ANALYSIS: Why Scottish Tories believe a snap election could be 'catastrophic' for the party
Last weekend, The Sunday Times reported what it claimed was Dominic Cummings's strategy for winning a majority in a snap election.
According to the paper's impeccably plugged-in political editor Tim Shipman, the Conservatives aim to become the Brexit Party in all but name, with a pledge to take the UK out of the EU come hell or high water on 31 October.
They are then prepared to sacrifice up to 30 seats to the Lib Dems, safe in the knowledge that they will scoop up traditionally Labour-voting seats in Leave areas across the north of England, the Midlands and Wales.
"That's how the next election is going to be run," a source told Shipman. "(Dom) has seen a pathway where the left are split and Boris wins through the middle."
There did seem to be a major omission from this battle plan, however. No consideration appears to have been made for how a snap election could play out in Scotland, where the Tories scooped 13 seats in 2017. Without those, Theresa May would not have been able to govern, even with the DUP on board.
Senior Tories north of the Border fear that an election before Brexit would precipitate a near wipeout, denying Boris Johnson up to 11 precious seats.
"Any snap election before brexit is delivered is pretty much catastrophic," said one insider. "We'd be reasonably confident of saving two seats with a possible two more in play, so returning anything between two and four."
An autumn election after a no-deal Brexit on 31 October - something Johnson has repeatedly insisted he is prepared to deliver - would be similarly problematic for the Scottish Tories.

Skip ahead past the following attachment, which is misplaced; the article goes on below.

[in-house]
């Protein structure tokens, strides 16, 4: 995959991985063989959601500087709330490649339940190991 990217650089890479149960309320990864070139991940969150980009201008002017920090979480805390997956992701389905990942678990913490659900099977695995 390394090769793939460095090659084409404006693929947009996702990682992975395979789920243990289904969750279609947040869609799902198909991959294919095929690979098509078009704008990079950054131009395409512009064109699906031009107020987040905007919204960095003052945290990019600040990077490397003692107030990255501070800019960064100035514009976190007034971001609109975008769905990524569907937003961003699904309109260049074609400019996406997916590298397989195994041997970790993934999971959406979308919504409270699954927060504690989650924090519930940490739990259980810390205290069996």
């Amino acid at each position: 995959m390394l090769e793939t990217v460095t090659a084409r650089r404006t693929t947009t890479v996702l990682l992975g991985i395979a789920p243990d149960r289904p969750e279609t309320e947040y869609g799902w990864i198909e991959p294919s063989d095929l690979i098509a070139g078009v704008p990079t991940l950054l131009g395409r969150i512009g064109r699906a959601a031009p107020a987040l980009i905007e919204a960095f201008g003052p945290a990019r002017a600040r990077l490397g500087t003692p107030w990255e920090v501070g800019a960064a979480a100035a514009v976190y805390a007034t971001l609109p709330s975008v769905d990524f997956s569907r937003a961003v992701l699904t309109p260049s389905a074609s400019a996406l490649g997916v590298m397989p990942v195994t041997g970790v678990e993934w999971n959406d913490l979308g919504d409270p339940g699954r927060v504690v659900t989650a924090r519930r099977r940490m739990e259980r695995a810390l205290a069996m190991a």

The SNP would, understandably, argue that Scotland was crashing out of the EU against its will and at the behest of a right-wing Tory government. The verdict of Scottish voters would surely be unforgiving in such circumstances.
Scottish Conservative strategists are more sanguine about a snap election against a backdrop of a relatively smooth Brexit, although they accept that some of their 13 seats would still be lost.
Their best hope, it appears, is for the current Parliament to last all the way to 2022 and, in a repeat of 2017, paint themselves in the subsequent election as the only party who can defend the Union. In those circumstances, they believe they could even make some gains, given they were within 1500 votes of victory in another half dozen seats.
But there are so many variables between now and then - not least the small matter of a Holyrood election in 2021, and the possibility that support for independence will continue to grow - that they would be ill-advised to get their hopes up.
Dom Cummings may well have found the magic formula for Tory victory in England and Wales. But without a similar plan for Scotland, his boss may well come up short whenever the next election happens.